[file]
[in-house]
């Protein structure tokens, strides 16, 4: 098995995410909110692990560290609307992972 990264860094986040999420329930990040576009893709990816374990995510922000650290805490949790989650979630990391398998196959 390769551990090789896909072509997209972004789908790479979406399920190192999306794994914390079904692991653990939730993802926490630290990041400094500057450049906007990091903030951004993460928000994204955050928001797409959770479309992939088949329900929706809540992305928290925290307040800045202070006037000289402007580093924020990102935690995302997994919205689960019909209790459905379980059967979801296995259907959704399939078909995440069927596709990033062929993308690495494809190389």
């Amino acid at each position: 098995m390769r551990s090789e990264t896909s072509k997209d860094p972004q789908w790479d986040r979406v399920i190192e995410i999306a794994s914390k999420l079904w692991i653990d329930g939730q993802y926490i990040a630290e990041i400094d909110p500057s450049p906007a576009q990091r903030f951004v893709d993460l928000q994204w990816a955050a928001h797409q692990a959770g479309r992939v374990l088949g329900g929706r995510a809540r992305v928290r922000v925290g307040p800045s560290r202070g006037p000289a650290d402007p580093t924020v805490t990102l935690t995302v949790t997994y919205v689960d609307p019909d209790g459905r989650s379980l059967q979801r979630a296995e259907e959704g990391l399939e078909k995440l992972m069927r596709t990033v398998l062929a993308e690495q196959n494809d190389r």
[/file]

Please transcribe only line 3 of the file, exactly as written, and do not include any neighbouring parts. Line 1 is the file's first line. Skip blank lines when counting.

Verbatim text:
């Amino acid at each position: 098995m390769r551990s090789e990264t896909s072509k997209d860094p972004q789908w790479d986040r979406v399920i190192e995410i999306a794994s914390k999420l079904w692991i653990d329930g939730q993802y926490i990040a630290e990041i400094d909110p500057s450049p906007a576009q990091r903030f951004v893709d993460l928000q994204w990816a955050a928001h797409q692990a959770g479309r992939v374990l088949g329900g929706r995510a809540r992305v928290r922000v925290g307040p800045s560290r202070g006037p000289a650290d402007p580093t924020v805490t990102l935690t995302v949790t997994y919205v689960d609307p019909d209790g459905r989650s379980l059967q979801r979630a296995e259907e959704g990391l399939e078909k995440l992972m069927r596709t990033v398998l062929a993308e690495q196959n494809d190389r």